As the saying goes, ‘the best laid plans of mice and men often go awry’. And unfortunately for Regeneron, so too, it seems, have the carefully constructed patent claims that aimed to protect Regeneron’s invention in successfully producing human antibodies in transgenic mice. However, in a notable majority ruling by the UK Supreme Court, it was found that the patents owned by Regeneron were invalid for insufficiency.
Already by the priority date, 16 February 2001, the use of artificially produced antibodies (ie those produced outside of a patient’s own immune system) as a way of treating disease was common knowledge and, given the ethical impossibility of testing in humans, mice were considered a suitable alternative platform for the development of antibodies that could then be injected into humans.
As is summarised in the legal judgment, the twofold difficulty with this method, however, was that humans tended to reject murine antibodies while mice tended to suffer a reduced immune response, or become ‘immunologically sick’ after the genetic implantation of human antibodies. This in turn made the mice ineffective in producing the desired antibodies for injection into humans.
The inventive solution to this dilemma, and key to the dispute in this case, was the development of a hybrid antibody gene structure – part human and part murine – known as a ‘reverse chimeric locus’.
The principle of sufficiency or sufficient disclosure of a claimed invention in a patent is one of the fundamental tenets of patent law. The disclosures made in the patent claims should enable a ‘person skilled in the art’ to, in the case of a product claim, make the claimed product using knowledge already readily available (prior art) and without need for additional invention of their own. It is part of the ‘bargain’ made between patentee and the state; in exchange for a time-limited monopoly granted to a patentee over the commercialisation of the claimed inventive product or process, the patentee fully discloses the invention so as to encourage innovation and wider dissemination of the invention’s benefits once the monopoly expires. The importance of this case lies in the comprehensive examination of the sufficiency principle by the UK’s highest court.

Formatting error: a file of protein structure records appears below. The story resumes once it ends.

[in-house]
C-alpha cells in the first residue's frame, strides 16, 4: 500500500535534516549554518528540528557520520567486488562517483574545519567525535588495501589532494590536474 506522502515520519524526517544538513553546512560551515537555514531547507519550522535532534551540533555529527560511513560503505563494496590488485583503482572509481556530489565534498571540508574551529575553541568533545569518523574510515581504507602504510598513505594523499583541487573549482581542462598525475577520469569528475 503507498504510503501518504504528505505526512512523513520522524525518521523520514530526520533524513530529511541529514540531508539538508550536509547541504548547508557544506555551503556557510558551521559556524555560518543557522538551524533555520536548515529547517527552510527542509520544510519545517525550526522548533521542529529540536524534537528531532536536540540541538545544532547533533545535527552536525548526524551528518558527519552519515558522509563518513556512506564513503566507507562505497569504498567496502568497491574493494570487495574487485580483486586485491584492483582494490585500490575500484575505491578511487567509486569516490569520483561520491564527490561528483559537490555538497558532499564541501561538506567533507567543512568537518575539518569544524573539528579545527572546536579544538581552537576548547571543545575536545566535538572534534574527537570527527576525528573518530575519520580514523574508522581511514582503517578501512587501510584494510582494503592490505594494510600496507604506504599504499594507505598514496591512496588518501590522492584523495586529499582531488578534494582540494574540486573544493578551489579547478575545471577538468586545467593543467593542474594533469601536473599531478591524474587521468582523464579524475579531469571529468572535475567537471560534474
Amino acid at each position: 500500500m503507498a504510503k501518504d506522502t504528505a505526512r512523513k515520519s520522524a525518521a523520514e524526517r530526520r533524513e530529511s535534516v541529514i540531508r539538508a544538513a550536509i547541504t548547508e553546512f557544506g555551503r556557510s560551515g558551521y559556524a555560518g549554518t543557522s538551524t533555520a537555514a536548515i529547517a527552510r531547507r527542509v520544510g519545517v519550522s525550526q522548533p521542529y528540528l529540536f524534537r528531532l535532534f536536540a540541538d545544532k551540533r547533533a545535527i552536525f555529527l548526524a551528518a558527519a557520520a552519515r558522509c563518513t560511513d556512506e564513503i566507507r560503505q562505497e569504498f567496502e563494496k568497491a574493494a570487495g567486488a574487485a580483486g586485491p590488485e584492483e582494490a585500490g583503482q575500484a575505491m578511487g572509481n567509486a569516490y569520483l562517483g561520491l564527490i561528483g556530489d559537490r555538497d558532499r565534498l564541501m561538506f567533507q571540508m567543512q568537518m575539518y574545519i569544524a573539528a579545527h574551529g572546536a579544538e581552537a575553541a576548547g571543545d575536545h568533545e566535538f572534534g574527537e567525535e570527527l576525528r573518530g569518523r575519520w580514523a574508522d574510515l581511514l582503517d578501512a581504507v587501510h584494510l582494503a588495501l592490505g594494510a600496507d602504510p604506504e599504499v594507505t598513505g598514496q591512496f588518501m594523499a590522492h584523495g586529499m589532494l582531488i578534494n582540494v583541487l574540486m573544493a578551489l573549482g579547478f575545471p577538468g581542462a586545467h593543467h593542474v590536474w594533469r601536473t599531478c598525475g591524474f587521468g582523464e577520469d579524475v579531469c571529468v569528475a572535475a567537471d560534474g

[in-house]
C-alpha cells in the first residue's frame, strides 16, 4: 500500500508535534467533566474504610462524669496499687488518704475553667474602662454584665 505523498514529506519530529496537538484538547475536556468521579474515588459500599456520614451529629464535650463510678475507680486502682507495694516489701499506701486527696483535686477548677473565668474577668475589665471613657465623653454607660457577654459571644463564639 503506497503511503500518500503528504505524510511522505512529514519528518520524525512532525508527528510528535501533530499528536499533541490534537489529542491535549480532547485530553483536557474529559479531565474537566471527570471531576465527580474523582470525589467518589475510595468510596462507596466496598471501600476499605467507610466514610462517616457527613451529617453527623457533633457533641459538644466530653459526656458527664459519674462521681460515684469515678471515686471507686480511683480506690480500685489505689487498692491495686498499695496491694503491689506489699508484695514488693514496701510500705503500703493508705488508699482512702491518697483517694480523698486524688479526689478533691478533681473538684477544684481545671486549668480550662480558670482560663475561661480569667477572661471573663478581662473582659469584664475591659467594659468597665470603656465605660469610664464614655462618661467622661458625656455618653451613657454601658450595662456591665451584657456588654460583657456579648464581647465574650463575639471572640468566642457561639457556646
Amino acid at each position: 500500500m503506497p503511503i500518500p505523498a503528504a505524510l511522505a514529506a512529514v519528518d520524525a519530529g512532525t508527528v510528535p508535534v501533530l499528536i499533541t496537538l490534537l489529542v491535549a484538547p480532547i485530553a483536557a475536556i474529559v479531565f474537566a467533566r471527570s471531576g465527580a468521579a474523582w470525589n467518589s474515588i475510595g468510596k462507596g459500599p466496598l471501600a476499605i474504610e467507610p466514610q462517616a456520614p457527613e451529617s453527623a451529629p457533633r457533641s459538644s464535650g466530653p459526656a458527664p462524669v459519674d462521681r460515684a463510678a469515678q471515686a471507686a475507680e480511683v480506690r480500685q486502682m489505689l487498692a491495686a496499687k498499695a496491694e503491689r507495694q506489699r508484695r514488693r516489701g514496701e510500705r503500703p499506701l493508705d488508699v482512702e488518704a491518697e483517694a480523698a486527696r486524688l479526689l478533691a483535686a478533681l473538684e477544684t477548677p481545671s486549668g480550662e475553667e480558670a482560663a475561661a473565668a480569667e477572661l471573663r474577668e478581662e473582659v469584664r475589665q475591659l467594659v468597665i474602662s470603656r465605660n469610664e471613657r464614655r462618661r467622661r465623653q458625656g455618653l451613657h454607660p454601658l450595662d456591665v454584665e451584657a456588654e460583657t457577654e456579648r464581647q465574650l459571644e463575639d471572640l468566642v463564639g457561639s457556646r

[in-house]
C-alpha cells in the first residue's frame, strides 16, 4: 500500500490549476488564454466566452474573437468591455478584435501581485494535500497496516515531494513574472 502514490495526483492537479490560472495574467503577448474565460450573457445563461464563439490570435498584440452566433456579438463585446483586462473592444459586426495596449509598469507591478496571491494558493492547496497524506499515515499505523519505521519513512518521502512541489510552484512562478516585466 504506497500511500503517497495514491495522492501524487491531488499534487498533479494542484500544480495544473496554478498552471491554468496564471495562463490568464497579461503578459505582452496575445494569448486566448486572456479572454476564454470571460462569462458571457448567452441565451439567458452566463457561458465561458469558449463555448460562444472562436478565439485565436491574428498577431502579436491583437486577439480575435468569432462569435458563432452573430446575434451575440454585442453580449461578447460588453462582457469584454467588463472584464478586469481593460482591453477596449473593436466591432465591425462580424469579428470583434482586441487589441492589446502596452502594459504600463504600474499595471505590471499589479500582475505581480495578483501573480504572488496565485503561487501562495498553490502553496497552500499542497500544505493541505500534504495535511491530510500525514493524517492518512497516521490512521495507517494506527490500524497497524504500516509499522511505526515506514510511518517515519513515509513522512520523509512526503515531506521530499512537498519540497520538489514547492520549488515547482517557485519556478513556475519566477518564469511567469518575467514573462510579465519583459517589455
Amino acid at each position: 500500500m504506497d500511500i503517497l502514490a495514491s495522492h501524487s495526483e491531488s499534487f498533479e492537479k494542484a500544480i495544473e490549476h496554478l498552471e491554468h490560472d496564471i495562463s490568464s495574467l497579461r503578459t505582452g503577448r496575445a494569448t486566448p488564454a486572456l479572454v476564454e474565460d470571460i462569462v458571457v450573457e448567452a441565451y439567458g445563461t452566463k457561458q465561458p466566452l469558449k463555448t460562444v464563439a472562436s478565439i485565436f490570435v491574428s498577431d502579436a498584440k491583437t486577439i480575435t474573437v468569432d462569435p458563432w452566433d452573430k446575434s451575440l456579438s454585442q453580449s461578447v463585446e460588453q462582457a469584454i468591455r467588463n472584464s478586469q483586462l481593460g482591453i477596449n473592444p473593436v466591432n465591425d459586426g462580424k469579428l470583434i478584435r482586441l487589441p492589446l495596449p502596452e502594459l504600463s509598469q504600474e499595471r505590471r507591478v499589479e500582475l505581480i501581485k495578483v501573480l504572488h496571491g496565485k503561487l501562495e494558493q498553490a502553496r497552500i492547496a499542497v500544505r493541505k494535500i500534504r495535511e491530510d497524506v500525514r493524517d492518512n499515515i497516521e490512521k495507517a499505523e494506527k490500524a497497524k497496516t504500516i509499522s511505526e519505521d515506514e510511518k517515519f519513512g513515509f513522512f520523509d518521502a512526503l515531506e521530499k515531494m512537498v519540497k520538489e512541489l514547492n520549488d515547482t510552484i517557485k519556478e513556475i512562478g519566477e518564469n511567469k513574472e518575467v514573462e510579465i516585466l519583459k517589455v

Regeneron owned two patents, which both related to the reverse chimeric locus. Regeneron claimed at first instance that Kymab infringed three claims in these patents by offering its own ‘Kymouse’ with a reverse chimeric locus to the pharmaceutical industry. While the judge did find infringement, the claims of the Regeneron patent were also found to be invalid for insufficiency by the Supreme Court.
At each stage of this litigation (going through first the High Court, then the Court of Appeal before ending in the Supreme Court), the courts’ differing approaches as to whether Regeneron’s claims were insufficient or not revolved around the relevance of there being a range of products claimed by the key claim in dispute.
The following extract neatly summarises the position of the Supreme Court:
‘[…] in relation to a product claim, […] sufficiency requires substantially the whole of the range of products within the scope of the claim to be enabled to be made by means of the disclosure in the patent, and […] the contribution to the art is to be measured by the products which can thereby be made as at the priority date, not by the contribution which the invention may make to the value and utility of products, the ability to make which, if at all, lies in the future.’
The skill in drafting patent claims has always been a delicate balancing act. On the one hand there is a desire to include claims that offer the broadest possible protection to the invention so that a company, which has invested a great deal of time and resources in developing the invention, can ensure it is economically rewarded without a competitor taking unfair advantage. On the other, there is the risk of straying into the claims of another patent or of the claims being held invalid for insufficiency where not all products claimed could actually be made by a person skilled in the art on the basis of the relevant disclosures. The finding against Regeneron in this case will only serve to make that tightrope all the narrower, particularly where, as here, there is a core inventive principle common to a range of products that a patentee seeks to protect, but where not all relevant embodiments or variations of that product are yet developed or capable of being made.
The ruling may come as a blow to research and development companies, and may result in some being more reluctant to claim patent infringement and subject their own claims to scrutiny as these may be invalidated if found to be insufficient. Nevertheless, the decision firmly redresses any unfair bias towards the patentee in the patentee-state bargain and ensures a patentee cannot take advantage of and monopolise unduly wide patent claims where the state has not received its due in return, ie sufficient disclosure. As suggested by the judgment’s concluding principles, narrower claims that more accurately reflect the current potential of the invention and contribution of the patentee should allow innovation and competition to flourish – a public-spirited approach to IP protection that, particularly in light of the Covid-19 pandemic, is needed now more than ever.
This article has been co-written with trainee solicitor Mary Clare Palmer.